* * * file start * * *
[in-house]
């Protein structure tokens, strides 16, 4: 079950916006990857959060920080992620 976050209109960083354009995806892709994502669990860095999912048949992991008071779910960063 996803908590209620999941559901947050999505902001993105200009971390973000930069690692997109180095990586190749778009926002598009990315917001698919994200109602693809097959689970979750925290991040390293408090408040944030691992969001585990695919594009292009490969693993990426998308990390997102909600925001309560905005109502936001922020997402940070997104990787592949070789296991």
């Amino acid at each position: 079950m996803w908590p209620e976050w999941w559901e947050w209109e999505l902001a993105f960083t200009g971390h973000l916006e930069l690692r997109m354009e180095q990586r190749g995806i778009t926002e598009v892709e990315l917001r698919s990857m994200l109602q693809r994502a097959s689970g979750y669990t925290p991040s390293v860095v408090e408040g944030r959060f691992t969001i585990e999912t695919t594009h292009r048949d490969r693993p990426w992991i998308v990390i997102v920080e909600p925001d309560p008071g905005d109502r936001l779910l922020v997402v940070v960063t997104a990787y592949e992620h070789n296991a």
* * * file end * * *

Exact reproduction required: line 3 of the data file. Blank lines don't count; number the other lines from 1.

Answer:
């Amino acid at each position: 079950m996803w908590p209620e976050w999941w559901e947050w209109e999505l902001a993105f960083t200009g971390h973000l916006e930069l690692r997109m354009e180095q990586r190749g995806i778009t926002e598009v892709e990315l917001r698919s990857m994200l109602q693809r994502a097959s689970g979750y669990t925290p991040s390293v860095v408090e408040g944030r959060f691992t969001i585990e999912t695919t594009h292009r048949d490969r693993p990426w992991i998308v990390i997102v920080e909600p925001d309560p008071g905005d109502r936001l779910l922020v997402v940070v960063t997104a990787y592949e992620h070789n296991a």